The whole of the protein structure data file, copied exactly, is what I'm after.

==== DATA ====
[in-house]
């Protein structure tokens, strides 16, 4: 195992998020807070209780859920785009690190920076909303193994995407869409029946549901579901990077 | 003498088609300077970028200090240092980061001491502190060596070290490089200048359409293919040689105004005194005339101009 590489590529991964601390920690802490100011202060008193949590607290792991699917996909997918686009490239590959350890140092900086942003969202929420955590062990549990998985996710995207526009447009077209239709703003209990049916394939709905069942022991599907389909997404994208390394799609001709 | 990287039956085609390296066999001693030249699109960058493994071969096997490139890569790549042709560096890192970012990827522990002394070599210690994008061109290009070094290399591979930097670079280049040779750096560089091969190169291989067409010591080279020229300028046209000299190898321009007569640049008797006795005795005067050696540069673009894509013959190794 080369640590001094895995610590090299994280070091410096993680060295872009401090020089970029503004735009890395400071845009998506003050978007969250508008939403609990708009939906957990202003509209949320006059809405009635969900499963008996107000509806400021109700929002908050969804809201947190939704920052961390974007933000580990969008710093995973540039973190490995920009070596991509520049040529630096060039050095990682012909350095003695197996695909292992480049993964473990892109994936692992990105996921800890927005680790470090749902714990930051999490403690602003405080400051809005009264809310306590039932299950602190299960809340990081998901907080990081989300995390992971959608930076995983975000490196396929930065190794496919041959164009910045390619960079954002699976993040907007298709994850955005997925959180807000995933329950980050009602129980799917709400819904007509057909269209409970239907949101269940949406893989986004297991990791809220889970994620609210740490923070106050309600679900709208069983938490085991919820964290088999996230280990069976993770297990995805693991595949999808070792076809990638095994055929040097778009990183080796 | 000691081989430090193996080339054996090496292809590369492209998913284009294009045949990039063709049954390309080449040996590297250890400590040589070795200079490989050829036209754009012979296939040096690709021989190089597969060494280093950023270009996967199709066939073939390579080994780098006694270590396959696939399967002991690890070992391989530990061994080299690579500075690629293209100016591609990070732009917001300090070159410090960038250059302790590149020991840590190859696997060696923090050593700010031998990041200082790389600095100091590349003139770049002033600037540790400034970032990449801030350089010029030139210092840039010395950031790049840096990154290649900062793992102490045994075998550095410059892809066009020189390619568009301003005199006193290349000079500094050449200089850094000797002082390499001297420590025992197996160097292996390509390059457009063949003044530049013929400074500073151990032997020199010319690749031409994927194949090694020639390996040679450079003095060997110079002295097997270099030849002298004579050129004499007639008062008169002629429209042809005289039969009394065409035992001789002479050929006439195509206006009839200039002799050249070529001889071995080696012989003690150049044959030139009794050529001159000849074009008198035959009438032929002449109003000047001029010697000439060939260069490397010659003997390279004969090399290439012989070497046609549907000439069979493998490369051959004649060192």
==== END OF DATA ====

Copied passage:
[in-house]
């Protein structure tokens, strides 16, 4: 195992998020807070209780859920785009690190920076909303193994995407869409029946549901579901990077 | 003498088609300077970028200090240092980061001491502190060596070290490089200048359409293919040689105004005194005339101009 590489590529991964601390920690802490100011202060008193949590607290792991699917996909997918686009490239590959350890140092900086942003969202929420955590062990549990998985996710995207526009447009077209239709703003209990049916394939709905069942022991599907389909997404994208390394799609001709 | 990287039956085609390296066999001693030249699109960058493994071969096997490139890569790549042709560096890192970012990827522990002394070599210690994008061109290009070094290399591979930097670079280049040779750096560089091969190169291989067409010591080279020229300028046209000299190898321009007569640049008797006795005795005067050696540069673009894509013959190794 080369640590001094895995610590090299994280070091410096993680060295872009401090020089970029503004735009890395400071845009998506003050978007969250508008939403609990708009939906957990202003509209949320006059809405009635969900499963008996107000509806400021109700929002908050969804809201947190939704920052961390974007933000580990969008710093995973540039973190490995920009070596991509520049040529630096060039050095990682012909350095003695197996695909292992480049993964473990892109994936692992990105996921800890927005680790470090749902714990930051999490403690602003405080400051809005009264809310306590039932299950602190299960809340990081998901907080990081989300995390992971959608930076995983975000490196396929930065190794496919041959164009910045390619960079954002699976993040907007298709994850955005997925959180807000995933329950980050009602129980799917709400819904007509057909269209409970239907949101269940949406893989986004297991990791809220889970994620609210740490923070106050309600679900709208069983938490085991919820964290088999996230280990069976993770297990995805693991595949999808070792076809990638095994055929040097778009990183080796 | 000691081989430090193996080339054996090496292809590369492209998913284009294009045949990039063709049954390309080449040996590297250890400590040589070795200079490989050829036209754009012979296939040096690709021989190089597969060494280093950023270009996967199709066939073939390579080994780098006694270590396959696939399967002991690890070992391989530990061994080299690579500075690629293209100016591609990070732009917001300090070159410090960038250059302790590149020991840590190859696997060696923090050593700010031998990041200082790389600095100091590349003139770049002033600037540790400034970032990449801030350089010029030139210092840039010395950031790049840096990154290649900062793992102490045994075998550095410059892809066009020189390619568009301003005199006193290349000079500094050449200089850094000797002082390499001297420590025992197996160097292996390509390059457009063949003044530049013929400074500073151990032997020199010319690749031409994927194949090694020639390996040679450079003095060997110079002295097997270099030849002298004579050129004499007639008062008169002629429209042809005289039969009394065409035992001789002479050929006439195509206006009839200039002799050249070529001889071995080696012989003690150049044959030139009794050529001159000849074009008198035959009438032929002449109003000047001029010697000439060939260069490397010659003997390279004969090399290439012989070497046609549907000439069979493998490369051959004649060192």